Late summer colors from the farmers’ market
I had another cauliflower revelation when my farmer’s market vendor, Amy, convinced me to try Romanesko–that outer-space version of cauliflower. She described its flavor as “nutty” — and she was right.
We had a couple of lunches that were not much more than a bowl full of cooked Romanesko. One time I tossed it with the basic lemon-olive oil dressing and tossed with roasted sunflower seeds. Another time I melted a bit of butter over the hot vegetable and grated some Pecorino cheese on top. Both times we just gobbled up our vegetables and no complaints.
Then I decided to go all-out on the colorful salad theme, and tossed together both the Romanesko and the purple cauliflower. And carrots. And potatoes. I think there were some roasted hazelnuts in this one too.
However, here’s a confession: A lot of times, I’ve been too lazy even to cut and cook all the vegetables and mix them up with some dressing. Too lazy to make a salad, that is.
That’s why I’m happy that it’s corn season. Steve shucks the corn outside on the deck (no, really, it’s just a carport, but it has a great view) and I throw it in boiling water for a few minutes. Add a bit of butter and salt at the table and we’re more than halfway to dinner, in my estimation. Especially if the corn is fresh, sweet and tender.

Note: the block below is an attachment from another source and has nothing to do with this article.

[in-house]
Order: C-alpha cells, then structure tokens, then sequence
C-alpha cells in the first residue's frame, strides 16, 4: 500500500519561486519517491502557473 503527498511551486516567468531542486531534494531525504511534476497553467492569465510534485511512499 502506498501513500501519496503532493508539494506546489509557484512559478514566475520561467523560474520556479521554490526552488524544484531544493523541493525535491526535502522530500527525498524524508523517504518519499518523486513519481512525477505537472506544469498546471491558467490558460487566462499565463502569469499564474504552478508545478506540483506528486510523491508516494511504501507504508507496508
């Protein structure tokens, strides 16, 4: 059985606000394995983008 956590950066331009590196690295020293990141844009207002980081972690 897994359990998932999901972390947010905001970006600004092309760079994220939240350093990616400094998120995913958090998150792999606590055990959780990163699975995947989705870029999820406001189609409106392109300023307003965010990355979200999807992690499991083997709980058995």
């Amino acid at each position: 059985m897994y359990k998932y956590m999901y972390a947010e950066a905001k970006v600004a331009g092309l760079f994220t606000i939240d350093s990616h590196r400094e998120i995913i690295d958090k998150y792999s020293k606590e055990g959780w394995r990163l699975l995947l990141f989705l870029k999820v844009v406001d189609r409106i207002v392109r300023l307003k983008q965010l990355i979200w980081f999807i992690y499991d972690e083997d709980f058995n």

It could be as simple as adding a salad and some bread, as I did one evening. (If your lettuce is as sweet and fresh as the lettuce I buy from Terra Verde Farms, that salad will make you happy too.) And fresh tomatoes–I never have enough of these. You could invite a vegan to share this meal.
Another evening it was corn and salad with a piece of wild sockeye salmon I’d bought from Vis Seafood, Bellingham’s magnificent fish store. It’s pretty easy cooking when about all you have to do is shop at the right places…..
But back to corn. Even when I don’t have fresh tomatoes or sockeye salmon, I’m happy if I have some corn to put on the table. Everything has been a little late around here this summer, so the corn is still a recent entry– and still very tender. I’m sure we won’t tire of it before the end of this month.
Corn: these days, it’s the main course.
P.S. When my dad came to the U.S. from Germany in 1939, he was shocked that people were eating corn. In Europe, it was only fed to livestock. It didn’t take long, however, for him to become a great fan of corn on the cob.